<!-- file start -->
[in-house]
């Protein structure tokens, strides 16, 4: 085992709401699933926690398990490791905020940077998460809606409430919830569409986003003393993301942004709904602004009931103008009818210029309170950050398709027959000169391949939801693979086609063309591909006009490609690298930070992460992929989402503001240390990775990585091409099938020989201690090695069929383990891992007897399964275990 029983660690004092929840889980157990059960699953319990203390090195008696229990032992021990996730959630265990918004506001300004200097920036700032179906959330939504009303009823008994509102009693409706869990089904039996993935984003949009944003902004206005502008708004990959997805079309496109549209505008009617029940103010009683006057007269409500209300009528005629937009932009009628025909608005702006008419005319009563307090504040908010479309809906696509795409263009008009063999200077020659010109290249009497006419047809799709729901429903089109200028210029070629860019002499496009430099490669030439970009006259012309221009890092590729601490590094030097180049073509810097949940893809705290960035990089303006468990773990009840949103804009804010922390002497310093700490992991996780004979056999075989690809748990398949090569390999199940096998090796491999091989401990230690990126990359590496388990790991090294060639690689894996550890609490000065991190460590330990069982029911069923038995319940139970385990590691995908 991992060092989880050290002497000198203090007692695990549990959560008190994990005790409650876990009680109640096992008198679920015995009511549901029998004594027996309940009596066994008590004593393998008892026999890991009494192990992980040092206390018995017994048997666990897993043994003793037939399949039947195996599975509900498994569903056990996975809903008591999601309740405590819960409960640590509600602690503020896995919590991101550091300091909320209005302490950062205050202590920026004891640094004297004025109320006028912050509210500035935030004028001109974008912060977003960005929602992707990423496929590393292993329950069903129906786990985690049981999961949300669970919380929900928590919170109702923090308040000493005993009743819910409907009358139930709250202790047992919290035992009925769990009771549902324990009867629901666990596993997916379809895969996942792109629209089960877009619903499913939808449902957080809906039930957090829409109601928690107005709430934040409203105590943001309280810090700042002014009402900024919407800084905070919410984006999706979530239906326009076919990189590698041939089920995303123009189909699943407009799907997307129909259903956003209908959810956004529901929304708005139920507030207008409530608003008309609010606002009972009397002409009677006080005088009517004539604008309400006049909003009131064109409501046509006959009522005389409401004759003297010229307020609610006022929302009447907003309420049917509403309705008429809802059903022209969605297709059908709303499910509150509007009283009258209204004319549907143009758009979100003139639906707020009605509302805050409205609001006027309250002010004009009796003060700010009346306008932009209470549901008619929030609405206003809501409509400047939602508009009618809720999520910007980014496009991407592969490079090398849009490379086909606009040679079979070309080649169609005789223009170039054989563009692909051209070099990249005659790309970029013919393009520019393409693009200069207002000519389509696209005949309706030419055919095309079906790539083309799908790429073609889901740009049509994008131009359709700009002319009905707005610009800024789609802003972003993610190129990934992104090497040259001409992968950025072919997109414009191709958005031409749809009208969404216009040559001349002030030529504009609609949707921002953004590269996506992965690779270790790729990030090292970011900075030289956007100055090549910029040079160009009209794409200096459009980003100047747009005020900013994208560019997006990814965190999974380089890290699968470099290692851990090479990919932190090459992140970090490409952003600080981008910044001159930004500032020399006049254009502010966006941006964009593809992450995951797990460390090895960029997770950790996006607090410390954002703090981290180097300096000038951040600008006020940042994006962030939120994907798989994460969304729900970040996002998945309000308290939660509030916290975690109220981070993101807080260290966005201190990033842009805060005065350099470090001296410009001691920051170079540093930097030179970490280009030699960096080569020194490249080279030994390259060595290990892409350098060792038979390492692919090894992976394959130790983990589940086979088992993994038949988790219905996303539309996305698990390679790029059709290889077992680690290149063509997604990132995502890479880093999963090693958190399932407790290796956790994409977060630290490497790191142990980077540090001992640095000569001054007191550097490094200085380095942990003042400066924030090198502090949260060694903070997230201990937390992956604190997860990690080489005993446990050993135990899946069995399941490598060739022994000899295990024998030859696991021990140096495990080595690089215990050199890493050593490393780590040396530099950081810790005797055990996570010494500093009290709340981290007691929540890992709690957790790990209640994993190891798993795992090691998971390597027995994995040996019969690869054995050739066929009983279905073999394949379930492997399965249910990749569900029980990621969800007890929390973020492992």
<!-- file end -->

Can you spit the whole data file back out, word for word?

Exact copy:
[in-house]
């Protein structure tokens, strides 16, 4: 085992709401699933926690398990490791905020940077998460809606409430919830569409986003003393993301942004709904602004009931103008009818210029309170950050398709027959000169391949939801693979086609063309591909006009490609690298930070992460992929989402503001240390990775990585091409099938020989201690090695069929383990891992007897399964275990 029983660690004092929840889980157990059960699953319990203390090195008696229990032992021990996730959630265990918004506001300004200097920036700032179906959330939504009303009823008994509102009693409706869990089904039996993935984003949009944003902004206005502008708004990959997805079309496109549209505008009617029940103010009683006057007269409500209300009528005629937009932009009628025909608005702006008419005319009563307090504040908010479309809906696509795409263009008009063999200077020659010109290249009497006419047809799709729901429903089109200028210029070629860019002499496009430099490669030439970009006259012309221009890092590729601490590094030097180049073509810097949940893809705290960035990089303006468990773990009840949103804009804010922390002497310093700490992991996780004979056999075989690809748990398949090569390999199940096998090796491999091989401990230690990126990359590496388990790991090294060639690689894996550890609490000065991190460590330990069982029911069923038995319940139970385990590691995908 991992060092989880050290002497000198203090007692695990549990959560008190994990005790409650876990009680109640096992008198679920015995009511549901029998004594027996309940009596066994008590004593393998008892026999890991009494192990992980040092206390018995017994048997666990897993043994003793037939399949039947195996599975509900498994569903056990996975809903008591999601309740405590819960409960640590509600602690503020896995919590991101550091300091909320209005302490950062205050202590920026004891640094004297004025109320006028912050509210500035935030004028001109974008912060977003960005929602992707990423496929590393292993329950069903129906786990985690049981999961949300669970919380929900928590919170109702923090308040000493005993009743819910409907009358139930709250202790047992919290035992009925769990009771549902324990009867629901666990596993997916379809895969996942792109629209089960877009619903499913939808449902957080809906039930957090829409109601928690107005709430934040409203105590943001309280810090700042002014009402900024919407800084905070919410984006999706979530239906326009076919990189590698041939089920995303123009189909699943407009799907997307129909259903956003209908959810956004529901929304708005139920507030207008409530608003008309609010606002009972009397002409009677006080005088009517004539604008309400006049909003009131064109409501046509006959009522005389409401004759003297010229307020609610006022929302009447907003309420049917509403309705008429809802059903022209969605297709059908709303499910509150509007009283009258209204004319549907143009758009979100003139639906707020009605509302805050409205609001006027309250002010004009009796003060700010009346306008932009209470549901008619929030609405206003809501409509400047939602508009009618809720999520910007980014496009991407592969490079090398849009490379086909606009040679079979070309080649169609005789223009170039054989563009692909051209070099990249005659790309970029013919393009520019393409693009200069207002000519389509696209005949309706030419055919095309079906790539083309799908790429073609889901740009049509994008131009359709700009002319009905707005610009800024789609802003972003993610190129990934992104090497040259001409992968950025072919997109414009191709958005031409749809009208969404216009040559001349002030030529504009609609949707921002953004590269996506992965690779270790790729990030090292970011900075030289956007100055090549910029040079160009009209794409200096459009980003100047747009005020900013994208560019997006990814965190999974380089890290699968470099290692851990090479990919932190090459992140970090490409952003600080981008910044001159930004500032020399006049254009502010966006941006964009593809992450995951797990460390090895960029997770950790996006607090410390954002703090981290180097300096000038951040600008006020940042994006962030939120994907798989994460969304729900970040996002998945309000308290939660509030916290975690109220981070993101807080260290966005201190990033842009805060005065350099470090001296410009001691920051170079540093930097030179970490280009030699960096080569020194490249080279030994390259060595290990892409350098060792038979390492692919090894992976394959130790983990589940086979088992993994038949988790219905996303539309996305698990390679790029059709290889077992680690290149063509997604990132995502890479880093999963090693958190399932407790290796956790994409977060630290490497790191142990980077540090001992640095000569001054007191550097490094200085380095942990003042400066924030090198502090949260060694903070997230201990937390992956604190997860990690080489005993446990050993135990899946069995399941490598060739022994000899295990024998030859696991021990140096495990080595690089215990050199890493050593490393780590040396530099950081810790005797055990996570010494500093009290709340981290007691929540890992709690957790790990209640994993190891798993795992090691998971390597027995994995040996019969690869054995050739066929009983279905073999394949379930492997399965249910990749569900029980990621969800007890929390973020492992």